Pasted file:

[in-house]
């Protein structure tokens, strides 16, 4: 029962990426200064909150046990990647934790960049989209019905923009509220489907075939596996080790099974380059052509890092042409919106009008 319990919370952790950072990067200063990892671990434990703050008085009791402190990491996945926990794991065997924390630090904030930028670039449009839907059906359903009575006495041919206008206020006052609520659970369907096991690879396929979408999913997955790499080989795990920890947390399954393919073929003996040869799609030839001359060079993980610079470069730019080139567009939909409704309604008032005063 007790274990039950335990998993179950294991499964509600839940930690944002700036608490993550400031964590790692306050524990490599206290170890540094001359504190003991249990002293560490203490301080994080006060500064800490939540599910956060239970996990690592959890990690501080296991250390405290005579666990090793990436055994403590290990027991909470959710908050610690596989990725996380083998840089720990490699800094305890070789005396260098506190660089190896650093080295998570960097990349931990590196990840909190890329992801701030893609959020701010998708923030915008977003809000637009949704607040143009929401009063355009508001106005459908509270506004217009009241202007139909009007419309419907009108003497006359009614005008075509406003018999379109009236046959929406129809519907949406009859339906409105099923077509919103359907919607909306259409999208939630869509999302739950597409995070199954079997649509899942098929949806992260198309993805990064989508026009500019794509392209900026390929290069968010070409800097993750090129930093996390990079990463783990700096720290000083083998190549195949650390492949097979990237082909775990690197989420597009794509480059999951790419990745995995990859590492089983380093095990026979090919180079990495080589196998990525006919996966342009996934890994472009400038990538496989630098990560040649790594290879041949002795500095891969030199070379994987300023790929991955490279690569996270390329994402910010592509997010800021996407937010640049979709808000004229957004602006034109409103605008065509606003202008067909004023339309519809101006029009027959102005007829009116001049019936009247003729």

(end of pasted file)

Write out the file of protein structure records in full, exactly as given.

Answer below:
[in-house]
């Protein structure tokens, strides 16, 4: 029962990426200064909150046990990647934790960049989209019905923009509220489907075939596996080790099974380059052509890092042409919106009008 319990919370952790950072990067200063990892671990434990703050008085009791402190990491996945926990794991065997924390630090904030930028670039449009839907059906359903009575006495041919206008206020006052609520659970369907096991690879396929979408999913997955790499080989795990920890947390399954393919073929003996040869799609030839001359060079993980610079470069730019080139567009939909409704309604008032005063 007790274990039950335990998993179950294991499964509600839940930690944002700036608490993550400031964590790692306050524990490599206290170890540094001359504190003991249990002293560490203490301080994080006060500064800490939540599910956060239970996990690592959890990690501080296991250390405290005579666990090793990436055994403590290990027991909470959710908050610690596989990725996380083998840089720990490699800094305890070789005396260098506190660089190896650093080295998570960097990349931990590196990840909190890329992801701030893609959020701010998708923030915008977003809000637009949704607040143009929401009063355009508001106005459908509270506004217009009241202007139909009007419309419907009108003497006359009614005008075509406003018999379109009236046959929406129809519907949406009859339906409105099923077509919103359907919607909306259409999208939630869509999302739950597409995070199954079997649509899942098929949806992260198309993805990064989508026009500019794509392209900026390929290069968010070409800097993750090129930093996390990079990463783990700096720290000083083998190549195949650390492949097979990237082909775990690197989420597009794509480059999951790419990745995995990859590492089983380093095990026979090919180079990495080589196998990525006919996966342009996934890994472009400038990538496989630098990560040649790594290879041949002795500095891969030199070379994987300023790929991955490279690569996270390329994402910010592509997010800021996407937010640049979709808000004229957004602006034109409103605008065509606003202008067909004023339309519809101006029009027959102005007829009116001049019936009247003729």